Considered an authority on South African football, Ernst Middendorp spent almost two years at the helm of eleven-time national champions Kaizer Chiefs of Johannesburg, before returning to Germany last March to help Arminia Bielefeld stave off relegation in his third spell in charge of the Bundesliga outfit.

The 48-year-old, voted "Coach of the Century" by his current employer, still enthuses about his experiences in South Africa, and he also has fond memories of his time in Ghana, where between 1999 and 2004 he coached Kumasi Asante Kotoko and Accra Hearts of Oak Sporting Club.

Middendorp remains convinced about the quality of South African football, as evidenced by the inclusion two Bafana Bafana internationals, goalkeeper Rowen Fernandez and striker Sibusiso Zuma, in his Bielefeld squad for the upcoming season. Now, in an exclusive interview with FIFA.com, the coach talks about his experience in South African football and the significance of the FIFA World Cup™ coming to the continent for the first time.

FIFA.com: Herr Middendorp, now that you are back in the Bundesliga with Arminia Bielefeld, what would you say is the biggest difference between working in Johannesburg and your current job in eastern Westphalia?
Ernst Middendorp: Basically the main difference is that football and the clubs in Germany are all profit-oriented, while in South Africa it's more about entertainment, both on and off the pitch. There the emphasis is on pleasing the fans, and it's mainly about generating applause. During a match this means that you don't always look for the direct route to goal.

Would you say this approach makes a coach's job more difficult?
It's just a different mentality. The real question is where you want to go. In that sense I look at things from the perspective of the CAF Champions League [Ed.: Since 1964 only one South African club has won this tournament: the Orlando Pirates in 1995] and the national team. I'm sure that under national coach Carlos Alberto Parreira they'll make tremendous progress.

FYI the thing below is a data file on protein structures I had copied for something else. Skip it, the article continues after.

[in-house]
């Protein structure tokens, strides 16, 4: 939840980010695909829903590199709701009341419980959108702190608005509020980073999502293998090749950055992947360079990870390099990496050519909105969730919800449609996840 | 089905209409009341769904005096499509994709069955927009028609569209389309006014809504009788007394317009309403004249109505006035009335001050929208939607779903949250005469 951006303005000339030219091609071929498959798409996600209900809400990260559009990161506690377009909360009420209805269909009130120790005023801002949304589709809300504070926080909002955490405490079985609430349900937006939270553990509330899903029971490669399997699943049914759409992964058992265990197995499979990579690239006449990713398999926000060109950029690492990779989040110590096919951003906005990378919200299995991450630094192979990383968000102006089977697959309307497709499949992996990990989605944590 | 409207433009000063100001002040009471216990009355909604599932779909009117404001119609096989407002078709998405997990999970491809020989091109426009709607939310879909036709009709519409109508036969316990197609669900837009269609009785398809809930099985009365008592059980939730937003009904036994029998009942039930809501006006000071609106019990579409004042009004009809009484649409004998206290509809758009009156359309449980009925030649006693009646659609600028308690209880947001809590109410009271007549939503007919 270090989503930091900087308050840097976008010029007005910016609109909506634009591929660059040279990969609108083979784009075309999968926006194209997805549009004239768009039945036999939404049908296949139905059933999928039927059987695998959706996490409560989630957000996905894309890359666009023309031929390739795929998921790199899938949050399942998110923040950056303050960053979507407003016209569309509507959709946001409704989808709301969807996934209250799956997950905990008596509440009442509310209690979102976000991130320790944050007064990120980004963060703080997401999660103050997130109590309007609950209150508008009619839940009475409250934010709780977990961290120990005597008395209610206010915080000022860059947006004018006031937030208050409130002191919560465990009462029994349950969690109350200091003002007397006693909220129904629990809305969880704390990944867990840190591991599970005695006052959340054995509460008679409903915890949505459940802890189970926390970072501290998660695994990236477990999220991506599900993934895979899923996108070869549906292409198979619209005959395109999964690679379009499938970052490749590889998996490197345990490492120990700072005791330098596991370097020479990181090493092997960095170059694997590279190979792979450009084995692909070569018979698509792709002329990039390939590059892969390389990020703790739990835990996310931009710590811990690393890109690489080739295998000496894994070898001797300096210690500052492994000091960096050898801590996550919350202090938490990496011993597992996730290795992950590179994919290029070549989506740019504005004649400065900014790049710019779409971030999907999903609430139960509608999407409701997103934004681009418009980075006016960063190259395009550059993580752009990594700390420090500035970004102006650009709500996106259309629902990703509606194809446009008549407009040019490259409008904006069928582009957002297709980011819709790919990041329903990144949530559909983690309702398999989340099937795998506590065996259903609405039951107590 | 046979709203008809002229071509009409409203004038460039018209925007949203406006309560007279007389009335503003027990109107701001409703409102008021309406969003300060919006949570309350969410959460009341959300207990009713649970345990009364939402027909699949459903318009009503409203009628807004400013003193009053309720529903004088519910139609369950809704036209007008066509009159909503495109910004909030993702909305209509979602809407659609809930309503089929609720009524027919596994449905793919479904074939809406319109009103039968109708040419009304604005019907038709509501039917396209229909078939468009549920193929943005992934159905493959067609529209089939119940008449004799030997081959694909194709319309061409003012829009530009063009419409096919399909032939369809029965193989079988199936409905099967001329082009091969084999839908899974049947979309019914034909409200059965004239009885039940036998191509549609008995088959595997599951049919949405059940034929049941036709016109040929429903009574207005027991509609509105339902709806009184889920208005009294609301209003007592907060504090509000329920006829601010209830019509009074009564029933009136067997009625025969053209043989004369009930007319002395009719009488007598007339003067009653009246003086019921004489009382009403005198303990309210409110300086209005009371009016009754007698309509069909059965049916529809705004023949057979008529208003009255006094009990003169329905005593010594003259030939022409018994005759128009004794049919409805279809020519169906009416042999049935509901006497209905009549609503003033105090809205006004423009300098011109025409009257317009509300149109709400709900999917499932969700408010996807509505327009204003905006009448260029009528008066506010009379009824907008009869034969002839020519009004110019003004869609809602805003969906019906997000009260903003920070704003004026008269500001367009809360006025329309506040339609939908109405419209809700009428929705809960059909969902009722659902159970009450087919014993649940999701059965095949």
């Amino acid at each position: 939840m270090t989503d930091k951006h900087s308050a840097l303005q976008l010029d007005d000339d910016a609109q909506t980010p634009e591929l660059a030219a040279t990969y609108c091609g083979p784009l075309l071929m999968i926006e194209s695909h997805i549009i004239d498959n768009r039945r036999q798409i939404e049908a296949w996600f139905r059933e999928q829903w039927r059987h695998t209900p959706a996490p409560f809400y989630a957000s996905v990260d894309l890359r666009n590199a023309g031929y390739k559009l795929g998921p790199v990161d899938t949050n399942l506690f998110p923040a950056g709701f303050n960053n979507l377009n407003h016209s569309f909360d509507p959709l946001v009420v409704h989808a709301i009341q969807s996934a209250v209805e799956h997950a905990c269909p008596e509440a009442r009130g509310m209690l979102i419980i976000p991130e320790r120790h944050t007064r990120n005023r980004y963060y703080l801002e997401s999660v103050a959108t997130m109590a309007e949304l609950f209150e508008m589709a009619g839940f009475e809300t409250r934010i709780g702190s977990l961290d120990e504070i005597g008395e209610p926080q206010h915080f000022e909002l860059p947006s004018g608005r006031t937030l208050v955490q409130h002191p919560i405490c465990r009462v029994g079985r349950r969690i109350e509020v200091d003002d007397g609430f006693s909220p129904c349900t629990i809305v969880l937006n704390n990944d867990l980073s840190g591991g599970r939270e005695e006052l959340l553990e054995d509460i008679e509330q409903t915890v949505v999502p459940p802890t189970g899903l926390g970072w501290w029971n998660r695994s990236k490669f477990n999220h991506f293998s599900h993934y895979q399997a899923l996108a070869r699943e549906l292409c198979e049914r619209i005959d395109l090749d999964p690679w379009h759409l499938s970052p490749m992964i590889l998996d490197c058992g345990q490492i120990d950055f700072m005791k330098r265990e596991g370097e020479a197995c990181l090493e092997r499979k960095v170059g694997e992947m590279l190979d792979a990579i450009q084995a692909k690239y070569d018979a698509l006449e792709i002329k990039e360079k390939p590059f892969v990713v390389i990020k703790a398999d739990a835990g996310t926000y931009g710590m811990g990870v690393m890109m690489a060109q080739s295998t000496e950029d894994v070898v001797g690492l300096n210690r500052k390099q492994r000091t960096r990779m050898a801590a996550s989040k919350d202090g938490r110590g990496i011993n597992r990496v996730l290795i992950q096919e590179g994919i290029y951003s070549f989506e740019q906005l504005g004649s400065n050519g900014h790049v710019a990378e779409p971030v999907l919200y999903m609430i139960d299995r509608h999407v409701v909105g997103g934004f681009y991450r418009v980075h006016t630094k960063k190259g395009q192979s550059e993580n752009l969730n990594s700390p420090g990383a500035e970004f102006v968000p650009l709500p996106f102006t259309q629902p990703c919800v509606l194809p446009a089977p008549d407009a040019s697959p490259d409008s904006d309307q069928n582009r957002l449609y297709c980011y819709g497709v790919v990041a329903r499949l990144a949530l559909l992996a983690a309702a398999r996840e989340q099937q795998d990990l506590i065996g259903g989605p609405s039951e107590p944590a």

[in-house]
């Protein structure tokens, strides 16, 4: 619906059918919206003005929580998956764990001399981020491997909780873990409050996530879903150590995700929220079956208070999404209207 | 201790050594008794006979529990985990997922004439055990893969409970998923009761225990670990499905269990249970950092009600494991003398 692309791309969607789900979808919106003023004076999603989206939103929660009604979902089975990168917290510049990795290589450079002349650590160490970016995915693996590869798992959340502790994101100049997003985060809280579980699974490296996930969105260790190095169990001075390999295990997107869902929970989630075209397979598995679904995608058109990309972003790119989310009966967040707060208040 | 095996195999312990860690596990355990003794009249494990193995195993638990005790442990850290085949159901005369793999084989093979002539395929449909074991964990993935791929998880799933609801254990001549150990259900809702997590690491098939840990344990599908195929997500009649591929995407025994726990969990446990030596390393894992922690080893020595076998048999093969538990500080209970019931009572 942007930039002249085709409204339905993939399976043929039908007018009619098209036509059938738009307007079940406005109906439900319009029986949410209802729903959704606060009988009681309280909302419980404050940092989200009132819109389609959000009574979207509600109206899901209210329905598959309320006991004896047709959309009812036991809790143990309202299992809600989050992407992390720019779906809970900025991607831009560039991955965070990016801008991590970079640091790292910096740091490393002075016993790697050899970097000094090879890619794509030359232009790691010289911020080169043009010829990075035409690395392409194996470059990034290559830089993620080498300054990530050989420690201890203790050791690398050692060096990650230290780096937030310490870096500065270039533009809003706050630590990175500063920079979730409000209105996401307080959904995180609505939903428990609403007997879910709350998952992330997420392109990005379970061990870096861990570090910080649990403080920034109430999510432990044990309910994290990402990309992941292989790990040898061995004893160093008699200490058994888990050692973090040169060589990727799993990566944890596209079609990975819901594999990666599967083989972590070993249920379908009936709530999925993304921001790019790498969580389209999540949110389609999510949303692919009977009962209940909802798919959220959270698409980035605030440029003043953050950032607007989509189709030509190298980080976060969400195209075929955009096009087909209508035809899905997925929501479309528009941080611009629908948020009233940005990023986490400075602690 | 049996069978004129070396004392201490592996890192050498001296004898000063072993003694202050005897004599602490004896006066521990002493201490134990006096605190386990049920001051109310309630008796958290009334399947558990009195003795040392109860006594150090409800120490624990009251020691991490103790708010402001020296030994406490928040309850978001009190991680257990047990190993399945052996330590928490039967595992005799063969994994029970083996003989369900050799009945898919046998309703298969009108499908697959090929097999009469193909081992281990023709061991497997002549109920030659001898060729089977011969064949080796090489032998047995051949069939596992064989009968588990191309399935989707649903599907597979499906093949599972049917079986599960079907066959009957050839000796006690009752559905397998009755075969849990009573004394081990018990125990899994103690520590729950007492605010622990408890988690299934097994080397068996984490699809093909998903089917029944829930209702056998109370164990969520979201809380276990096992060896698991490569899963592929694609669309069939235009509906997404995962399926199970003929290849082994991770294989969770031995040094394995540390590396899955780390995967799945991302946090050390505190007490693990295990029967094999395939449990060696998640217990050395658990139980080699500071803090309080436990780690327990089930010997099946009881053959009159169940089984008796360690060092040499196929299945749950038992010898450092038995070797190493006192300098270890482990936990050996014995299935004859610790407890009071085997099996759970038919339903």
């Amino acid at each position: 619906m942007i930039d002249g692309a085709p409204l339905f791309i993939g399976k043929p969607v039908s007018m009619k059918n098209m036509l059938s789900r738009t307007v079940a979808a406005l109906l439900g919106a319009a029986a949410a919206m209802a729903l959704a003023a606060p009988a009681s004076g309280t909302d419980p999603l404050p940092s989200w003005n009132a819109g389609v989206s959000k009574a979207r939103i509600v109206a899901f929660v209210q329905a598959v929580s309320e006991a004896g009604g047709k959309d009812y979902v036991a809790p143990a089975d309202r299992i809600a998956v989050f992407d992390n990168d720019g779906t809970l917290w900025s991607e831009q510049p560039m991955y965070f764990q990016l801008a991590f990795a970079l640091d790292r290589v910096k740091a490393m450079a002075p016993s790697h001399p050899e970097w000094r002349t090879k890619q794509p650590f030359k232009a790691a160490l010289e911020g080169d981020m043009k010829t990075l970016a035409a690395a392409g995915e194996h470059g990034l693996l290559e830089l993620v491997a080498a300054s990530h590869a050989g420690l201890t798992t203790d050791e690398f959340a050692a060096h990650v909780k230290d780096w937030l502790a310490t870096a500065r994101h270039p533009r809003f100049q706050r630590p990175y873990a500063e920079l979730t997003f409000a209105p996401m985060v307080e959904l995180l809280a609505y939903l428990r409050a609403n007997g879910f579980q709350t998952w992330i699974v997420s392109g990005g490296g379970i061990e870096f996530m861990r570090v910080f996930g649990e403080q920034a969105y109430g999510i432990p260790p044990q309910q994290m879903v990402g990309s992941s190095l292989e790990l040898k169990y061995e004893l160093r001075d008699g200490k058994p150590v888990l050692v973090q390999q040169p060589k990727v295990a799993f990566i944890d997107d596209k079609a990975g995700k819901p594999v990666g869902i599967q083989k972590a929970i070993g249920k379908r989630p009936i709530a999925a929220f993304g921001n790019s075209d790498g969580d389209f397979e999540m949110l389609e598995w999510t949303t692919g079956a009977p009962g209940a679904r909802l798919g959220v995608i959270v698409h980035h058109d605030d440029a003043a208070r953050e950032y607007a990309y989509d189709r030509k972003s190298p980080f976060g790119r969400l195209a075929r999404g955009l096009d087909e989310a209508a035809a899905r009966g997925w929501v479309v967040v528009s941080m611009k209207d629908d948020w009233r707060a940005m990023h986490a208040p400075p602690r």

During your time at Kaizer Chiefs you criticised the Tsiki Tsiki, the term South Africans use to describe dribbling purely for show. In your opinion, is that something that has to change?
Yes, exactly. That's the way it has to go. They have to be more efficient on the field, more result-oriented. At the moment the Mamelodi Sundowns are leading the way in this respect in South Africa. They deserve to be champions, and you can really say that they've got the message.

How was your life in South Africa? Did you enjoy it?
Absolutely! South Africa is a fantastic, wonderful country, which is now very close to my heart. I was very happy during my time there, and I still have an apartment in Johannesburg. Who knows, maybe I'll go back there again at some time in the future. I can't discount the possibility.

What is it in particular that has made you so enthusiastic about South Africa?
You just have to experience the unbelievable scale of things there. I got on a plane and within two hours I was in Cape Town, a wonderful place by the sea. OK, it only takes two hours to fly from Germany to Mallorca, for example, but in South Africa you have everything in one place, within the same country. I definitely came to experience and appreciate a very high quality of life in South Africa.

Were you pleased when the 2010 FIFA World Cup™ was given to South Africa?
I felt a massive surge of joy and I was really delighted. Four years previously I'd been in Ghana and I saw the scale of the disappointment when South Africa missed out on the 2006 World Cup. And this disappointment wasn't just felt in South Africa, but throughout the entire continent. So I know exactly how much it means to the country to be able to host the tournament now for the first time.

In your view, what effect will the decision to award the finals to South Africa have on the continent?
It's just the right time for the first World Cup in Africa. It sends exactly the right message. And I'm absolutely sure that it has set in train a positive trend, both sporting and economic.

As far as the standard of football is concerned, do you think South Africa 2010 will give another boost to the continent as a whole?
Yes, there will be progress in this respect too. They'll realise that you must also play efficiently, and it will help make the game more professional. In the past year, top European clubs such as Manchester United have played in South Africa, a clear sign that football in South Africa is coming along in leaps and bounds.